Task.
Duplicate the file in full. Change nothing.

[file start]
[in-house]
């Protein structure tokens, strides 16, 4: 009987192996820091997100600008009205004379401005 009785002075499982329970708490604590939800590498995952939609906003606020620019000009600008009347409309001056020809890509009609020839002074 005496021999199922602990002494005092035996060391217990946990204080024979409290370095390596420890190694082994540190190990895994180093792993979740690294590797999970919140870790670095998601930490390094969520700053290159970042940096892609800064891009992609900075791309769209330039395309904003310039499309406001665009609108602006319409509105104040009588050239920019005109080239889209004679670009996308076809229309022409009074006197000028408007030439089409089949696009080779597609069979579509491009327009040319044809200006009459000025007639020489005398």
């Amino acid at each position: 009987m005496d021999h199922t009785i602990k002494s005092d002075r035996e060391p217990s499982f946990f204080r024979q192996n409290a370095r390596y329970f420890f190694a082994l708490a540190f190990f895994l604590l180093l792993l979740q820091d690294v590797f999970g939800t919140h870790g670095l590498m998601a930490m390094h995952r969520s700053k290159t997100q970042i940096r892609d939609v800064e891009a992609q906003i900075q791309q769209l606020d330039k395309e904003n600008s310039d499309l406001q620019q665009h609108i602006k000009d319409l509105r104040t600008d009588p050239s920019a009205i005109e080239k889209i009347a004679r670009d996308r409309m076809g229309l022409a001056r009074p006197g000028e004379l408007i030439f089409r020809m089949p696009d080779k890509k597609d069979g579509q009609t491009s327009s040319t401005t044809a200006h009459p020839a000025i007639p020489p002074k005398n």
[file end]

[in-house]
């Protein structure tokens, strides 16, 4: 009987192996820091997100600008009205004379401005 009785002075499982329970708490604590939800590498995952939609906003606020620019000009600008009347409309001056020809890509009609020839002074 005496021999199922602990002494005092035996060391217990946990204080024979409290370095390596420890190694082994540190190990895994180093792993979740690294590797999970919140870790670095998601930490390094969520700053290159970042940096892609800064891009992609900075791309769209330039395309904003310039499309406001665009609108602006319409509105104040009588050239920019005109080239889209004679670009996308076809229309022409009074006197000028408007030439089409089949696009080779597609069979579509491009327009040319044809200006009459000025007639020489005398």
């Amino acid at each position: 009987m005496d021999h199922t009785i602990k002494s005092d002075r035996e060391p217990s499982f946990f204080r024979q192996n409290a370095r390596y329970f420890f190694a082994l708490a540190f190990f895994l604590l180093l792993l979740q820091d690294v590797f999970g939800t919140h870790g670095l590498m998601a930490m390094h995952r969520s700053k290159t997100q970042i940096r892609d939609v800064e891009a992609q906003i900075q791309q769209l606020d330039k395309e904003n600008s310039d499309l406001q620019q665009h609108i602006k000009d319409l509105r104040t600008d009588p050239s920019a009205i005109e080239k889209i009347a004679r670009d996308r409309m076809g229309l022409a001056r009074p006197g000028e004379l408007i030439f089409r020809m089949p696009d080779k890509k597609d069979g579509q009609t491009s327009s040319t401005t044809a200006h009459p020839a000025i007639p020489p002074k005398n």